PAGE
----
Global Coal Plant Development Freefall Sparks Renewed Hope On Climate Goals
Work Frozen At Over 100 Projects In China And India; 62 Percent Decline In Global Construction Starts
Tuesday, March 21, 2017
Cindy Carr, Sierra Club, (202) 495-3034 or firstname.lastname@example.org
Ted Nace, CoalSwarm, (510) 331-8743 or email@example.com
Lauri Myllyvirta, Greenpeace, +86 157 1002 1563 or firstname.lastname@example.org
WASHINGTON, D.C. — The number of coal-fired power plants under development worldwide saw a dramatic drop in 2016, mainly due to shifting policies in Asia, according to a new report released today by Greenpeace, the Sierra Club, and CoalSwarm. The report, Boom and Bust 2017: Tracking The Global Coal Plant Pipeline, is the third annual survey of the global coal plant pipeline. Its findings include a 48 percent decline in overall pre-construction activity, a 62 percent drop in new construction starts, and an 85 percent decline in new Chinese coal plant permits.
Reasons for the rapid fall-off include a dramatic clampdown on new coal plant projects by Chinese central authorities and financial retrenchment by coal plant backers in India. In China and India, construction is now frozen at over 100 project sites.
In addition the decline in new plant development, the survey also found a record-breaking 64 gigawatts of coal plant retirements in the past two years, mainly in the European Union and the U.S. — the equivalent of nearly 120 large coal-fired units (see note).
According to the report, the combination of a slowed new coal plant pipeline and an increase in outdated coal plant retirements brings the possibility of holding global temperature increase to below 2°C above pre-industrial levels “within feasible reach,” provided countries continue to step up action.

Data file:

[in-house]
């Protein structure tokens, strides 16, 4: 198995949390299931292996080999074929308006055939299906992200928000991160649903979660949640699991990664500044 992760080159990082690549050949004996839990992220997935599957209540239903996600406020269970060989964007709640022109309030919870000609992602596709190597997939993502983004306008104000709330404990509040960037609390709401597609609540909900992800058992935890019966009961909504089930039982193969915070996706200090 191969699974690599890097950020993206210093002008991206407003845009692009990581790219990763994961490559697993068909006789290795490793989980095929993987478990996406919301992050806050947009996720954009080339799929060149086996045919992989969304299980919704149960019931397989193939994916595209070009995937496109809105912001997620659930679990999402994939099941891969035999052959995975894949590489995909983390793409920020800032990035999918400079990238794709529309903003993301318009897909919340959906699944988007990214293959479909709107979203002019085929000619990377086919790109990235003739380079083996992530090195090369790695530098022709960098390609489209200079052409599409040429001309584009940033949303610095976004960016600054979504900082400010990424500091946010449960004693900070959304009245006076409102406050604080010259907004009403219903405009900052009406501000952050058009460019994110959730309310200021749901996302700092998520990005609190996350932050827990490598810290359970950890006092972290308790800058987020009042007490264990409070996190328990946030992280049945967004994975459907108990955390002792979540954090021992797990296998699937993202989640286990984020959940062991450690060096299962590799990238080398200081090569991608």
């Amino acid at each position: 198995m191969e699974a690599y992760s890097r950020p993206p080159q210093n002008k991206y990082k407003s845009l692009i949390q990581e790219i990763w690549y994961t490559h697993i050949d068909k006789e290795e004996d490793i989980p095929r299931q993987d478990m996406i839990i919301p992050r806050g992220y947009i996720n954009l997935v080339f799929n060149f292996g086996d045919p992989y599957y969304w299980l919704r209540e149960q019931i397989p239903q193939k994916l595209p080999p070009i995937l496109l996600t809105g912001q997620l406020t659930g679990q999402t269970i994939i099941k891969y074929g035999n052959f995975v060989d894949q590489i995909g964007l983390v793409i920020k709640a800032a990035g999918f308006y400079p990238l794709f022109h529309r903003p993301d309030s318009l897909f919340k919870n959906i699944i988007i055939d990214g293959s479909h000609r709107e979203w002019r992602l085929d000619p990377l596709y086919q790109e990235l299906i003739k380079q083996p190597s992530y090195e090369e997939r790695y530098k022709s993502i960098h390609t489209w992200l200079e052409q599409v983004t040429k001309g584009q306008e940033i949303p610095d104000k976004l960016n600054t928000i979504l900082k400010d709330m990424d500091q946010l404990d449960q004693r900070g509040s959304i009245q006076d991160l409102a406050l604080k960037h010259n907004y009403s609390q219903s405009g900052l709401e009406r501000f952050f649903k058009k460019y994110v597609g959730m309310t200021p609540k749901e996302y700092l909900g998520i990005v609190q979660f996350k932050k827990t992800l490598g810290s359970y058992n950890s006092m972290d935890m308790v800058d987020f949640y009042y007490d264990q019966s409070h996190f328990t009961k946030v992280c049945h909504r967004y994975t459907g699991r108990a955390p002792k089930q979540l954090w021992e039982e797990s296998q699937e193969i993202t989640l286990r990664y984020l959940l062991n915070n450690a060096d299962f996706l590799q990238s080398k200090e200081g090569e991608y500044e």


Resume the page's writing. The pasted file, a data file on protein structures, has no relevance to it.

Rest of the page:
“This has been a messy year, and an unusual one,” said Ted Nace, director of CoalSwarm. “It’s not normal to see construction frozen at scores of locations, but central authorities in China and bankers in India have come to recognize overbuilding of coal plants is a major waste of resources. However abrupt, the shift from fossil fuels to clean sources in the power sector is a positive one for health, climate security, and jobs. And by all indications, the shift is unstoppable.”
“The staggering uptick in clean energy and reduction in the new coal plant pipeline is even more proof that coal isn’t just bad for public health and the environment — it’s bad for the bottom line,” said Nicole Ghio, senior campaigner for the Sierra Club’s International Climate and Energy Campaign. “Markets are demanding clean energy, and no amount of rhetoric from Donald Trump will be able to stop the fall of coal in the U.S. and across the globe.”
“2016 marked a veritable turning point,” said Lauri Myllyvirta, senior global campaigner on Coal and Air Pollution at Greenpeace. “China all but stopped new coal projects after astonishing clean energy growth has made new coal-fired power plants redundant, with all additional power needs covered from non-fossil sources since 2013. Closures of old coal plants drove major emission reductions especially in the U.S. and UK, while Belgium and Ontario became entirely coal-free and three G8 countries announced deadlines for coal phase-outs.”
The report singles out Japan, South Korea, Indonesia, Vietnam, and Turkey as countries that have failed to develop their renewable energy sectors in step with their peers and continue to build and plan new highly polluting coal plants.
Note: A typical coal-fired generating unit is 500 megawatts, or 0.5 gigawatts, in size, with most power stations having two or more such units.
About the Sierra Club
The Sierra Club is America’s largest and most influential grassroots environmental organization, with more than 2.7 million members and supporters. In addition to helping people from all backgrounds explore nature and our outdoor heritage, the Sierra Club works to promote clean energy, safeguard the health of our communities, protect wildlife, and preserve our remaining wild places through grassroots activism, public education, lobbying, and legal action. For more information, visit www.sierraclub.org
CoalSwarm is a network of researchers seeking to develop collaborative informational resources on coal impacts and alternatives. Current projects include identifying and mapping proposed and existing coal projects worldwide, including plants, mines, and infrastructure. For more information, visit www.coalswarm.org
Greenpeace is an independent global campaigning organisation that acts to change attitudes and behaviour, to protect and conserve the environment and to promote peace. Greenpeace is present in more than 40 countries across Europe, the Americas, Asia, Africa and the Pacific. For more information, visit www.greenpeace.org